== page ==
Internal Controls
• Accounting records
– pre-numbered documents
– work orders
– cost sheets
– move tickets
– job tickets
– material requisitions
– WIP and FGs files
Internal Controls
• Independent verification
– cost accounting reconciles material usage (material
requisitions) and labor usage (job tickets) with prescribed
standards, and variances are investigated
– GL dept. verifies the total movement from WIP to FG by
reconciling journal vouchers from cost accounting and
inventory subsidiary ledger summaries from inventory
control
– internal and external auditors periodically verify the raw
materials and FGs inventories on hand through a physical
count
Trends in Competitive Advantage
The World-Class Environment
and Manufacturing Flexibility
• Customers:
– want quality products
– want them quickly
– want variety
• Achieving manufacturing flexibility incorporates
four operational characteristics:
–
–
–
–
physical reorganization of the production facilities
automation of the manufacturing process
reduction of inventories
high product quality
Physical Reorganization of the
Production Facilities
• The inefficiencies inherent in the layout of
traditional plants add handling costs, conversion,
time, and excess inventories to the manufacturing
process.
• Employees tend to feel ownership over their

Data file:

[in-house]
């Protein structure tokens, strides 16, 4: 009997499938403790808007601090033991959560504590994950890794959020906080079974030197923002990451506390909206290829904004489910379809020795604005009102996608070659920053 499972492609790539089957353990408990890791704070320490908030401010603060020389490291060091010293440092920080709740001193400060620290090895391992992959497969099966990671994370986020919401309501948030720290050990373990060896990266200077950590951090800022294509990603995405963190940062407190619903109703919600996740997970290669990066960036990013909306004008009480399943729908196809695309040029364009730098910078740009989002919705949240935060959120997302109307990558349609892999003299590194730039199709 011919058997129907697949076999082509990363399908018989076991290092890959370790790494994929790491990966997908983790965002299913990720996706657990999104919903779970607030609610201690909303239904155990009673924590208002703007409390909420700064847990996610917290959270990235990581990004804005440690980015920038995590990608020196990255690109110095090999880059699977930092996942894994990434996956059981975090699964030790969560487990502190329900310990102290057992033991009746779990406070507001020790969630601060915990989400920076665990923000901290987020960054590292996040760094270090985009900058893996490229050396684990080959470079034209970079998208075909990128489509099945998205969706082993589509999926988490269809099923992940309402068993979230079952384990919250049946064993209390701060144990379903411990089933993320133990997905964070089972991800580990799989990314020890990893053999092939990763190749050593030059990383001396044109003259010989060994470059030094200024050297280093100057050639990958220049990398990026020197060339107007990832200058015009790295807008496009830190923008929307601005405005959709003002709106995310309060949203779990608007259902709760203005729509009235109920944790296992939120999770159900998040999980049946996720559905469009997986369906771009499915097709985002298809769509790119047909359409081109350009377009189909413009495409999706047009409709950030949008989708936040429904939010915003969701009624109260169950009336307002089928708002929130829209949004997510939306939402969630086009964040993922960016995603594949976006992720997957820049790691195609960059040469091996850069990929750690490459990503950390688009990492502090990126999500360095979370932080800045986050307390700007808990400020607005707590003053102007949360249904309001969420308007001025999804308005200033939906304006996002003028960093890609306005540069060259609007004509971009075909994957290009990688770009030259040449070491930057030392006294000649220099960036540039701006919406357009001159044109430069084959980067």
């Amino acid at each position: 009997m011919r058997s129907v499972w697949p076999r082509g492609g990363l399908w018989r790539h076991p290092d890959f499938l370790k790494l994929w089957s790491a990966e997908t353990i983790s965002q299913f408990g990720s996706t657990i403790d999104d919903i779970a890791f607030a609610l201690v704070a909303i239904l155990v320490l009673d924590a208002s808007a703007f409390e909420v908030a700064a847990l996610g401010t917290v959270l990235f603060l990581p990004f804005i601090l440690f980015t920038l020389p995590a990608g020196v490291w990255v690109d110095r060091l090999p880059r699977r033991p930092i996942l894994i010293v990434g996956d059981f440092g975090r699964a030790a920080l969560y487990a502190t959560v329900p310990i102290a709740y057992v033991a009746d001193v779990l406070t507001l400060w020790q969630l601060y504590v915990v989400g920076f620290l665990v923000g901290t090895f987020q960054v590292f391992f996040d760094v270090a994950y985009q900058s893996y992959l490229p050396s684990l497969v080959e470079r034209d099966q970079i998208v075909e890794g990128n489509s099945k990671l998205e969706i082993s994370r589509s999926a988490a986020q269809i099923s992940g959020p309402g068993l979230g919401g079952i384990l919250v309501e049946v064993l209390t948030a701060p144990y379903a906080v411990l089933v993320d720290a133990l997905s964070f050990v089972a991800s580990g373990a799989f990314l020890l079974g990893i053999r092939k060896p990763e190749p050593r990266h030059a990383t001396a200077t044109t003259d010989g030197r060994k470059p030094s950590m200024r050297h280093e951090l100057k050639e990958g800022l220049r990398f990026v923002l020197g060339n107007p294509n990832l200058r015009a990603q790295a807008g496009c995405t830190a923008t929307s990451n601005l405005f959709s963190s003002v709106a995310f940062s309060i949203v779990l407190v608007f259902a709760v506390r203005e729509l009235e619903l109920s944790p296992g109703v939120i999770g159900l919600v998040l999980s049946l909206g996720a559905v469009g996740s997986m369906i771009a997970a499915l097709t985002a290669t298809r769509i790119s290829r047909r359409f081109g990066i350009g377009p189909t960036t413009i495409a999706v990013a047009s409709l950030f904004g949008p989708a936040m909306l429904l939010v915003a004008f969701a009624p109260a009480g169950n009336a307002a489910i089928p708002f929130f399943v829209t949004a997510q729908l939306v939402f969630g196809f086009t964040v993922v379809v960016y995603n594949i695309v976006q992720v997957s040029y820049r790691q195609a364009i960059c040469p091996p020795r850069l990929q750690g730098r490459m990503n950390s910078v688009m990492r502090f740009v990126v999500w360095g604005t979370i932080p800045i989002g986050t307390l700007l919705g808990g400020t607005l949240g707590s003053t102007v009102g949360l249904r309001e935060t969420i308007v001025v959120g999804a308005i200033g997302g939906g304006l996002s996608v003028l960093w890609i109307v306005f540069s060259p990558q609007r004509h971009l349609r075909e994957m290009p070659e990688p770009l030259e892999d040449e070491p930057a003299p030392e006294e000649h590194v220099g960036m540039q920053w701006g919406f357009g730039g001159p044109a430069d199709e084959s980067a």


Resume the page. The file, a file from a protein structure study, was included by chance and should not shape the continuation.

stations, which is contrary to a team concept.
• The reorganization is based on flows through
cells which shorten the physical distance between
the activities, thus reducing setup and processing
time, handling costs, and inventories in the flow.
Progression of Automation in
the Manufacturing Process
Traditional
Islands of
Technology
Process
Simplification
(JIT)
Computer
Integrated
Manufacturing
Progression of Automation toward World-Class Status
Automation of the Manufacturing
Process
• Traditional:
– consists of many different types of machines which
require a lot of setup time
– machines and operators are organized in functional
departments
– WIP follows a circuitous route through the different
operations
• Islands of Technology:
– stand alone islands which employ computer
numerical controlled (CNC) machines that can
perform multiple operations with less human
involvement
– less set up time needed
Automating Manufacturing
Automating Manufacturing
• Process Simplification:
– reduces the complexity of the physical layout
– groups of CNC machines are arranged in cells
to produce an entire part from start to finish
– no human involvement in a cell
• Computer Integrated Manufacturing
(CIM):
– a completely automated environment which
employs automated storage and retrieval
systems (AS/RS) and robotics
Automating Manufacturing
• Robotics:
– use special CNC machines that are useful in
performing hazardous, difficult, and
monotonous tasks
• Computer-Aided Design (CAD):
– increases engineers’ productivity
– improves accuracy
– allows firms to be more responsive to market
demands
– interfaces with CAM and MRPII systems
Automating Manufacturing
• Computer Aided Manufacturing (CAM):
– uses computers to control the physical
manufacturing process
– provides greater precision, speed, and control than
human production processes
• Manufacturing Resources Planning (MRP II):
– an extension of materials requirements planning
(MRP)
– more than inventory management--it is a system for
coordinating the activities of the entire firm
Automating Manufacturing